• Williams is an institution that prides itself on its ethics and moral standing. To say that the mistakes of one professor almost thirty years prior are demonstrative of an institution’s poor ethics is ludicrous. In a college of our age and prestige there will always be moments for critics to point, even if they must scour through decades past. In referencing Professor Tong, however, you entirely miss the point of the piece.

      We all recognize that the world is changing at an unprecedented pace and for our students to stay ahead of that change they must have a skill set that allows them to identify and systematically solve problems. To not endow our college and its members with these skills is to resign them to years of catch up with students at other institutions, and to deny our country and the world of great thinkers at a time when we need them most. If you were on this campus and saw the passion with which our students spoke of the problems they aim to solve you would never say that they lack an understanding of what people need and want. Their entire mindset stems from the customer forward. Our students want to learn how to make an impact and the only way they’re going to garner that “real world experience” is by taking a shot and trying. I believe that even if they should fail, our students have the fortitude and resilience to pick themselves up and try again. Our undergraduate years are the ideal time to learn these entrepreneurial lessons in an environment like Williams where the downsides are nonexistent and the upsides compound with each new student and each new iteration. So no Dr. Drew, I do not think we should leave these lessons on the table for others to retrieve. I know that we as an institution must take up this mantle so we may give each student the ability to control their own destiny, while at the same time improving all our fortunes.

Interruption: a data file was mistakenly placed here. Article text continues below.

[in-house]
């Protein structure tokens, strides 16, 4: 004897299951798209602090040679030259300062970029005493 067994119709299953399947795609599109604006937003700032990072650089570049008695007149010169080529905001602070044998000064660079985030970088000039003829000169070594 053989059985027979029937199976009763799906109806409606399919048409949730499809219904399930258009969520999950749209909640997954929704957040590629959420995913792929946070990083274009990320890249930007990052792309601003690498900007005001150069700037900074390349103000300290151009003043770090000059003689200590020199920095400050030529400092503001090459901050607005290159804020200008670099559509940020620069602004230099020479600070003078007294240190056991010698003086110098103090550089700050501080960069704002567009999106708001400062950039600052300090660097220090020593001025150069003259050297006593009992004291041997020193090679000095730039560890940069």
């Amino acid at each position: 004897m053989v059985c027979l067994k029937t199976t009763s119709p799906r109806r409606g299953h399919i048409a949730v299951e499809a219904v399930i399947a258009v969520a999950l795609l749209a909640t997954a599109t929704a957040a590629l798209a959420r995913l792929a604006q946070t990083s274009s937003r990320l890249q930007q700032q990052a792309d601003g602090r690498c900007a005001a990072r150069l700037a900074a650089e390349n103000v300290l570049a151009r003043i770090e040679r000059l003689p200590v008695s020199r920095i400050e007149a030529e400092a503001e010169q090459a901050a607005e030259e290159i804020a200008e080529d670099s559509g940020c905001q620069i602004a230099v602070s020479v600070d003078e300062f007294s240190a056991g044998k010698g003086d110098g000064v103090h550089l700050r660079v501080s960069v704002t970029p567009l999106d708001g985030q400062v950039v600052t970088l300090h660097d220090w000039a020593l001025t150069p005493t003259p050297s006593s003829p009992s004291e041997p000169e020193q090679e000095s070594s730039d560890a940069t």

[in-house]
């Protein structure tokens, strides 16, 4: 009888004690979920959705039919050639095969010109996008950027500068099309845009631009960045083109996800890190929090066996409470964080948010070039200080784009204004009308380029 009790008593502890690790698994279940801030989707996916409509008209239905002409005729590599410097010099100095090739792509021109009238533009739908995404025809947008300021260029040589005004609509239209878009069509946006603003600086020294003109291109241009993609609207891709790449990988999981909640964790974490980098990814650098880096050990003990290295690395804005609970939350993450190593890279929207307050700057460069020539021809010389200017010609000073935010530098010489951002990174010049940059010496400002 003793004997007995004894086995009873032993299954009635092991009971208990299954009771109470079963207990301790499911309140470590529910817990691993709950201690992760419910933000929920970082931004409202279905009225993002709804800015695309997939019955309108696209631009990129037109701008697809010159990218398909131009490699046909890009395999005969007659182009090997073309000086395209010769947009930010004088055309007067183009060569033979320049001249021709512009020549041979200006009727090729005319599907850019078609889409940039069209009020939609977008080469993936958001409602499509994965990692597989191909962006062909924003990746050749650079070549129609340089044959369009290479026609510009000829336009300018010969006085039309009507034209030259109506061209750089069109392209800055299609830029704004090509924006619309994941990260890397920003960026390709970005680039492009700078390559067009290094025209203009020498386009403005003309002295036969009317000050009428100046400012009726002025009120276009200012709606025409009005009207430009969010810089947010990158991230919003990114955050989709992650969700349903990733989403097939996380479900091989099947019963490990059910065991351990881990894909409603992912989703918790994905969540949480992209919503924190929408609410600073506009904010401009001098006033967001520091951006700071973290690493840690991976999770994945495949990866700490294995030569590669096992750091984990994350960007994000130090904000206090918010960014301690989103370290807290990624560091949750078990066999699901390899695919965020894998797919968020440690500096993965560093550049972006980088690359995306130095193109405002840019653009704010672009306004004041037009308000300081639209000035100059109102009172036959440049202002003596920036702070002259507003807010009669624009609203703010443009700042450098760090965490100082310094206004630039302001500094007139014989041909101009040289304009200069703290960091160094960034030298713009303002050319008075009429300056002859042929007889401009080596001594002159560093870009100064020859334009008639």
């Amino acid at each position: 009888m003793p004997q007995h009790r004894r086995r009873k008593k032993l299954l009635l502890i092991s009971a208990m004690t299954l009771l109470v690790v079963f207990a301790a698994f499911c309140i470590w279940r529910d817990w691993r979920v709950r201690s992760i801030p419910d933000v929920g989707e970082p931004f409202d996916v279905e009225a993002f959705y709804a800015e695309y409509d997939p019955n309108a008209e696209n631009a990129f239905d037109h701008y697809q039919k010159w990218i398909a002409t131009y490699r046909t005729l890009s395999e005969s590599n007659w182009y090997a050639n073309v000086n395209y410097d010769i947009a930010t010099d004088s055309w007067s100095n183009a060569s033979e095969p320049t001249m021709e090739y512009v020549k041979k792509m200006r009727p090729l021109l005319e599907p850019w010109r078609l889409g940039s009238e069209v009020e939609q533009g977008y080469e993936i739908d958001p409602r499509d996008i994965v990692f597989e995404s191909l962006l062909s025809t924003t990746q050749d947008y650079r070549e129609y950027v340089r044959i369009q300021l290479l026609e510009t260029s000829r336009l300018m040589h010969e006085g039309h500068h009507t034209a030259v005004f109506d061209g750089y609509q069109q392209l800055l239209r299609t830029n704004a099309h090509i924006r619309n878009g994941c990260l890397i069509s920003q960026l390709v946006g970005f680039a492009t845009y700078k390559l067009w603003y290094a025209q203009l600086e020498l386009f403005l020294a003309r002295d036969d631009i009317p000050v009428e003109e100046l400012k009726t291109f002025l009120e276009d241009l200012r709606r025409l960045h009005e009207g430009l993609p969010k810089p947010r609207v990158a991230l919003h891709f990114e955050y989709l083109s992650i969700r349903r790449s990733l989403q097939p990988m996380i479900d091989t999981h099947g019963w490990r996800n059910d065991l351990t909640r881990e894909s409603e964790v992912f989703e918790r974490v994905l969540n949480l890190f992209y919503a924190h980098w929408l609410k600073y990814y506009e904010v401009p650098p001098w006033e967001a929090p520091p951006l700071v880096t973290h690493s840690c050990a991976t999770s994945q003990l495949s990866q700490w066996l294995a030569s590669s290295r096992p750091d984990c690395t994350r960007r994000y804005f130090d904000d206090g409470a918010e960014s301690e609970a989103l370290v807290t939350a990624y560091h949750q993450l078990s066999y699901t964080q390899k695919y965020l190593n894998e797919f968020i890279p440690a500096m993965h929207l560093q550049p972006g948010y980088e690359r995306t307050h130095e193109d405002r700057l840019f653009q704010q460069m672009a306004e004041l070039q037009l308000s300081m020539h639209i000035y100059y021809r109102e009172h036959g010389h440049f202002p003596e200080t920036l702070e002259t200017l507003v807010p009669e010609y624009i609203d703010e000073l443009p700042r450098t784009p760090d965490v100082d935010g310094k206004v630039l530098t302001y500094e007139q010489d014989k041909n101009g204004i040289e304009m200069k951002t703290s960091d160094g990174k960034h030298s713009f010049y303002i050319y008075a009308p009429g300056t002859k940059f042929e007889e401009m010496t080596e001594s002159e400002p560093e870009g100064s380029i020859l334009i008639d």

2. I can save you a lot of time and trouble. If you are serious about learning about business then check out the following books.

    Tim Ferris, The Four Hour Work Week http://fourhourworkweek.com/
    and this book by my friend Michael Gerber, The E-Myth Revisited, at http://www.amazon.com/The-E-Myth-Revisited-Small-Businesses/dp/0887307280

    It was difficult for me to transfer from being a nationally recognized scholar to becoming a successful businessman. I which I had these two book when I first left the academic world.